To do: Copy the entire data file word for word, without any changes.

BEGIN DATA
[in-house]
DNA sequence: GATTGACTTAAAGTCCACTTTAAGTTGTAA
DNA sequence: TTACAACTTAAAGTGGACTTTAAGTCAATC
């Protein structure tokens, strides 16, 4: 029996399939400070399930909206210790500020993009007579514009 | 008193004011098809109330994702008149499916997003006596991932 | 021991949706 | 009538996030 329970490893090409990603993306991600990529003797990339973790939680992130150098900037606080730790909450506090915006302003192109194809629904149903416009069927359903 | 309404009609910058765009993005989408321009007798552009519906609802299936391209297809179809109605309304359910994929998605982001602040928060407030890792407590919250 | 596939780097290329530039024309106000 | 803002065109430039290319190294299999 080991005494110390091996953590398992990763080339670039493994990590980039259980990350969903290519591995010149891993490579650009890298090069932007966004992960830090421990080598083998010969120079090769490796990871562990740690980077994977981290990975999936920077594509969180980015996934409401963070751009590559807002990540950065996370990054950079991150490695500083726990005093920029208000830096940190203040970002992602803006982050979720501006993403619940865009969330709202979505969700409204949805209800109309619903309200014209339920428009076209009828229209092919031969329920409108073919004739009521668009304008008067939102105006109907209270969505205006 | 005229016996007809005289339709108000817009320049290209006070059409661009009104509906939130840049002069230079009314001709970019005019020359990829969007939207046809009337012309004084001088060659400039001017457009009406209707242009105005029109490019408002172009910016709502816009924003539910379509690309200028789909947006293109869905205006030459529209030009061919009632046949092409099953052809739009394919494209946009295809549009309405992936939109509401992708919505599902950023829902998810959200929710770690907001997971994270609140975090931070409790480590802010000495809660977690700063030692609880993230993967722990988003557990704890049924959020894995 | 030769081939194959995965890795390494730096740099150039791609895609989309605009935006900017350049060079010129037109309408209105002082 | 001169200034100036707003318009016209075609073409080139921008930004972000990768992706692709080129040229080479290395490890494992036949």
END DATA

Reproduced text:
[in-house]
DNA sequence: GATTGACTTAAAGTCCACTTTAAGTTGTAA
DNA sequence: TTACAACTTAAAGTGGACTTTAAGTCAATC
């Protein structure tokens, strides 16, 4: 029996399939400070399930909206210790500020993009007579514009 | 008193004011098809109330994702008149499916997003006596991932 | 021991949706 | 009538996030 329970490893090409990603993306991600990529003797990339973790939680992130150098900037606080730790909450506090915006302003192109194809629904149903416009069927359903 | 309404009609910058765009993005989408321009007798552009519906609802299936391209297809179809109605309304359910994929998605982001602040928060407030890792407590919250 | 596939780097290329530039024309106000 | 803002065109430039290319190294299999 080991005494110390091996953590398992990763080339670039493994990590980039259980990350969903290519591995010149891993490579650009890298090069932007966004992960830090421990080598083998010969120079090769490796990871562990740690980077994977981290990975999936920077594509969180980015996934409401963070751009590559807002990540950065996370990054950079991150490695500083726990005093920029208000830096940190203040970002992602803006982050979720501006993403619940865009969330709202979505969700409204949805209800109309619903309200014209339920428009076209009828229209092919031969329920409108073919004739009521668009304008008067939102105006109907209270969505205006 | 005229016996007809005289339709108000817009320049290209006070059409661009009104509906939130840049002069230079009314001709970019005019020359990829969007939207046809009337012309004084001088060659400039001017457009009406209707242009105005029109490019408002172009910016709502816009924003539910379509690309200028789909947006293109869905205006030459529209030009061919009632046949092409099953052809739009394919494209946009295809549009309405992936939109509401992708919505599902950023829902998810959200929710770690907001997971994270609140975090931070409790480590802010000495809660977690700063030692609880993230993967722990988003557990704890049924959020894995 | 030769081939194959995965890795390494730096740099150039791609895609989309605009935006900017350049060079010129037109309408209105002082 | 001169200034100036707003318009016209075609073409080139921008930004972000990768992706692709080129040229080479290395490890494992036949």